Radio Deejay Mister Cee’s Sex Scandal Reveals Open-Minded Shift in Hip-Ho
Lauren Schutte 4 hours ago Stop The Presses!
When a year-old audio clip of famed Hot 97 deejay Mister Cee was released Wednesday, in which the hip-hop veteran appeared to be soliciting sexual relations from a transgendered video blogger, he thought his career was over.
Cee, whose real name is Calvin LeBund, 47, resigned from his job, saying he did not want to draw negative attention to the radio station that had been his employer for decades. “I don’t want you guys to lose sponsors and money,” he explained.
But, on Thursday, Cee’s crisis of faith took another turn. Hot 97’s program director Ebro Darden had the deejay back on the air for an emotional and revealing conversation that touched on both Cee’s personal battles with his sexuality and the prejudices that have long prevailed in hip-hop culture. Cee wept several times throughout the conversation.
Despite admitting that he sometimes enjoys the company of men dressed like women, Cee initially maintained that he was not gay.
“I know that I love women,” he said. “Any woman that’s been with me know that I love women. But occasionally I get the urge to have [relations] with a transsexual – a man that looks like a woman.”
The music legend, who was instrumental in the careers of the Notorious B.I.G. (he famously helped connect Biggie with Sean Combs) and Big Daddy Kane, specified that he has never had sexual intercourse with a man, but that he was completely aware of the identity of drag queen Bimbo Winehouse, acknowledging his desires and sexual self-categorization were not completely aligned.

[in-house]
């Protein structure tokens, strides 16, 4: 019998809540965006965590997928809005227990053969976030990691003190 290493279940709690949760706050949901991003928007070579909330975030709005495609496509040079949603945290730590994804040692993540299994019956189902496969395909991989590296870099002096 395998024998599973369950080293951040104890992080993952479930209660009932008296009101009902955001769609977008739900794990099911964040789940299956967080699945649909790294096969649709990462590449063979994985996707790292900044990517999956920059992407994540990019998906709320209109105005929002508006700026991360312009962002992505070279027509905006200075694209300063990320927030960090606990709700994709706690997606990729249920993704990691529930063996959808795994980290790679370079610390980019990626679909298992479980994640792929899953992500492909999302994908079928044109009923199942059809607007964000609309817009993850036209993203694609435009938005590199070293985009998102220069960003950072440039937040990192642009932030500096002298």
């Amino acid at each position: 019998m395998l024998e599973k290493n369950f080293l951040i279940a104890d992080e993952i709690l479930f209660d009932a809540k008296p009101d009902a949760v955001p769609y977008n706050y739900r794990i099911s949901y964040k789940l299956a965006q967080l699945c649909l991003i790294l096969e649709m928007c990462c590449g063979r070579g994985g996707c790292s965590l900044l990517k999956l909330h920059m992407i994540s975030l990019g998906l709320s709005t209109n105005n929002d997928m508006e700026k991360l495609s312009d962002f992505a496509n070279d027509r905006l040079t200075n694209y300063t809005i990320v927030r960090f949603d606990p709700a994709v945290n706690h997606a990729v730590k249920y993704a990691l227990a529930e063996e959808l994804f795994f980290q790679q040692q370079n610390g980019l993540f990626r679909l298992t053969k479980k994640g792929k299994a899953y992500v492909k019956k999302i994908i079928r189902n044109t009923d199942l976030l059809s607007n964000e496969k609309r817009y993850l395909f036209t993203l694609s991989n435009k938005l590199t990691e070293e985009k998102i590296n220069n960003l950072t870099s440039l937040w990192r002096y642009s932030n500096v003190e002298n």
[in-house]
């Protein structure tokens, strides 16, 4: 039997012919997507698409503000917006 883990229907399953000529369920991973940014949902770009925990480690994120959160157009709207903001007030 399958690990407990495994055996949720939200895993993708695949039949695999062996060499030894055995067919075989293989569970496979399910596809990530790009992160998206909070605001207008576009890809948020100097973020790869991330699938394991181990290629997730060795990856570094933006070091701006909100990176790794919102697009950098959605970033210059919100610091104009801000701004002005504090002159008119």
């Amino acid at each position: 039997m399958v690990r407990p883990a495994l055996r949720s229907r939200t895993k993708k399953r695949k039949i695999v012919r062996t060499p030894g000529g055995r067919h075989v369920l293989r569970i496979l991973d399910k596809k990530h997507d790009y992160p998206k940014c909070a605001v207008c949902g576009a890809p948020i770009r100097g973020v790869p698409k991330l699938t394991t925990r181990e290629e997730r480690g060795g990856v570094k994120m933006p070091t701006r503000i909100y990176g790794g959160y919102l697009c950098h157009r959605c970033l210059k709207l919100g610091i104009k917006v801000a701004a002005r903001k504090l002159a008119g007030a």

“I’m tired of trying to do something or be something that I’m not,” he confessed, adding, “I have been in denial with this for a very long time.”
Even a hesitant step away from stark heterosexuality is a big step in the world of hip-hop. Antigay attitudes have long prevailed, but in recent years, a marked shift seems to be occurring towards a more neutral – if not accepting – stance. Fans and media outlets, including the New York Times, Al Jazeera America, and the Huffington Post, have been talking and debating the issue on a large scale. Some sample tweets:
Last year, hip-hop collective Odd Future member Frank Ocean penned a “coming out” letter professing his love of a man. He later admitted fears about hurting his career, telling GQ, “In black music, we’ve got so many leaps and bounds to make with acceptance and tolerance in regard to that issue.”
But times certainly are changing. Ocean’s peers, Jay Z, Kanye West, and A$AP Rocky have all made public statements against homophobia recently.
Darden’s on-air acceptance of his longtime deejay, who has had multiple issues with the law and his sexuality in the past – he was arrested in May for attempting to solicit sex from an undercover cross-dressed police officer, and had similar arrests in 2011 and 2010 – was a large statement to his massive listening audience. He urged Cee to return to his post throughout the half-hour conversation.
By the end of the talk, Cee had rescinded his resignation and resumed his regular noon session, playing a combination of uplifting and dauntless tunes, including Sly and the Family Stone’s “You Can Make It If You Try,” Jadakiss’s “The Champ Is Here,” and ended his set with “Thank You (Falettinme Be Mice Elf Agin).”
Listen to Darden and Cee’s 30-minute conversation here, but beware